The first kraut description appears in "Le Tresor de santi" written in 1607, when it was described as shredded cabbage, packed in layers of salt and spices.
Disclaimer: While we work to ensure that product information is correct, on occasion manufacturers may alter their ingredient lists.
Sour cabbage is known to have been eaten by Chinese laborors building the Great Wall over 2,000 years ago.

Sign us up! The annual German beer festival lasts from late September through early October.
Oktoberfest means two weeks of sausage, kraut, pretzels, and beer.
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In a large bowl, combine bacon, white onion, oil, mustard and vinegar.
Heat sausages and sauerkraut according to package directions and serve with potato salad and extra mustard.
And since product formulations change, check product labels for the most recent ingredient information.
Boil potatoes (with or without peels) in salted water 15 to 20 minutes.

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Stir onions, drained sauerkraut, egg, salt, pepper, caraway, flour, and breadcrumbs into potatoes, forming a thick mixture.
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While it sits at room temperature, once each day: poke a few holes through the cabbage with the back of a wooden mixing spoon to release the gas that this process produces and pack the cabbage down tightly.
While it sits at room temperature, once each day: poke a few holes through the cabbage with the back of a wooden mixing spoon to release the gas that this process produces and pack the cabbage down tightly.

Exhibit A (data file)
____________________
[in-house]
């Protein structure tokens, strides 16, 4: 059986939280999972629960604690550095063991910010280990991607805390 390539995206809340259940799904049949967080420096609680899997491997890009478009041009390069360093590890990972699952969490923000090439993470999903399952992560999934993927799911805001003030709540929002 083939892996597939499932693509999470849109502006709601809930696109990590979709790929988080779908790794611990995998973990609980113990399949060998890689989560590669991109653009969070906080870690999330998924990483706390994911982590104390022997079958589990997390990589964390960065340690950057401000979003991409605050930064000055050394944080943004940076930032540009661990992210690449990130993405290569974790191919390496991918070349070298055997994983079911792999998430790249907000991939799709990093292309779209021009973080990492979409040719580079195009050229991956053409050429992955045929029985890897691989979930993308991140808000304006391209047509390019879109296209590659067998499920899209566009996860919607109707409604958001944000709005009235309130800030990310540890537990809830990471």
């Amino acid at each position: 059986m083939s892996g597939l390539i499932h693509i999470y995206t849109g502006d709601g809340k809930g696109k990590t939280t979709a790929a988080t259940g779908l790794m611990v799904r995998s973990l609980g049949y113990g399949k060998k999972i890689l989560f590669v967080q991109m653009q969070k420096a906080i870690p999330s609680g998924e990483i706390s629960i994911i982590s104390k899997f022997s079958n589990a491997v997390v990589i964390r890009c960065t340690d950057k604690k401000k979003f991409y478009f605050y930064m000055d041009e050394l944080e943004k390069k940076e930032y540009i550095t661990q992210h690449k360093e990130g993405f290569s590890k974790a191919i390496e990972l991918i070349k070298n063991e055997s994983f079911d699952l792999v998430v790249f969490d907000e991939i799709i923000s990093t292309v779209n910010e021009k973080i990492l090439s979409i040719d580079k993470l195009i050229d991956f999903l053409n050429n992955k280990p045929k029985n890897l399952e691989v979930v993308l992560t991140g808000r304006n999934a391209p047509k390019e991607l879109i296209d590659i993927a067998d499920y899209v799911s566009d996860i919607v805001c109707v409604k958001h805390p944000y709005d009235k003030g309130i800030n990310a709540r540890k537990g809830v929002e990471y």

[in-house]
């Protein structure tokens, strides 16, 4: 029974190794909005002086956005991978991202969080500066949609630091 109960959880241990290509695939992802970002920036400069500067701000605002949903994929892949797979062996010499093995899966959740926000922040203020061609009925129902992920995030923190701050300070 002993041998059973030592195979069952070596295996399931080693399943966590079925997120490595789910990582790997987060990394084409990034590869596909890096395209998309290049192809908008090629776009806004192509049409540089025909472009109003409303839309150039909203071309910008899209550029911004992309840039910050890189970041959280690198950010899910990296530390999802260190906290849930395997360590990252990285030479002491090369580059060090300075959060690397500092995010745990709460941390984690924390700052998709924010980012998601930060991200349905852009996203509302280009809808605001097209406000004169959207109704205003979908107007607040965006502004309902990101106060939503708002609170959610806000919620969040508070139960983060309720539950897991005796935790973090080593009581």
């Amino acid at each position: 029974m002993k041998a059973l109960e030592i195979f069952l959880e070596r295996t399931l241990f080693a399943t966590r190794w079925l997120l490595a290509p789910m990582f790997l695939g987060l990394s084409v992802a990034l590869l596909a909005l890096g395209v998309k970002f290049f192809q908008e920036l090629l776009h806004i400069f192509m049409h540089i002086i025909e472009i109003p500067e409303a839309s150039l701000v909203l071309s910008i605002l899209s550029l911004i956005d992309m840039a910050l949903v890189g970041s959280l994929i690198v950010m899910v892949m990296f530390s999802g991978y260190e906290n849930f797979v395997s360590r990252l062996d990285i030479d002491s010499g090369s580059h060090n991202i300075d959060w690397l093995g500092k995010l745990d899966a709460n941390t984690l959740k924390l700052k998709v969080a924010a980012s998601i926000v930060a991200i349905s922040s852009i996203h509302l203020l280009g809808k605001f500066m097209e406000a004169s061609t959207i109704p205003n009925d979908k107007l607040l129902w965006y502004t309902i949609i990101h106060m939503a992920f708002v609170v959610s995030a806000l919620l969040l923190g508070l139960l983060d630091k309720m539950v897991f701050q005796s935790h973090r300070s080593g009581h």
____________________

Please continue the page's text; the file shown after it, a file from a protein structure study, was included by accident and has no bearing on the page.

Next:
In a large silver bowl, place cabbage, carrots, 2 Tbsp sea salt and 1 Tbsp sugar and scrunch and knead it together really well for the juice to be released from the cabbage (4-5 min).
In a large silver bowl, place cabbage, carrots, 2 Tbsp sea salt and 1 Tbsp sugar and scrunch and knead it together really well for the juice to be released from the cabbage (4-5 min).
*A Note on the Cabbage: buy the ones that are light in color and NOT bright green (the light color indicates that it is a “late” in the year cabbage which works best for this recipe).
*A Note on the Cabbage: buy the ones that are light in color and NOT bright green (the light color indicates that it is a "late" in the year cabbage which works best for this recipe).
Remove the outermost leaves of the cabbage, cut it into quarters and shred cabbage finely (use a mandolin to do this if you know what’s good for you ;)).
Fill a glass jar with the cabbage mixture and pack it in very tightly so that the juice from the cabbage covers the cabbage completely.
Fill a glass jar with the cabbage mixture and pack it in very tightly so that the juice from the cabbage covers the cabbage completely.
To serve, drain the amount of cabbage that you would like to eat by firmly squeezing out the excess juice with your hands.
To serve, drain the amount of cabbage that you would like to eat by firmly squeezing out the excess juice with your hands.

Keep doing this until the sauerkraut is a lovely golden-brown throughout and all the pork products are cooked through.
Usually I'll do it more as a choucroute, with a variety of pork products (roast, sausages, and some kind of smoked pork).
Toss the well-drained sauerkraut with sliced onions; I like to add caraway seeds too.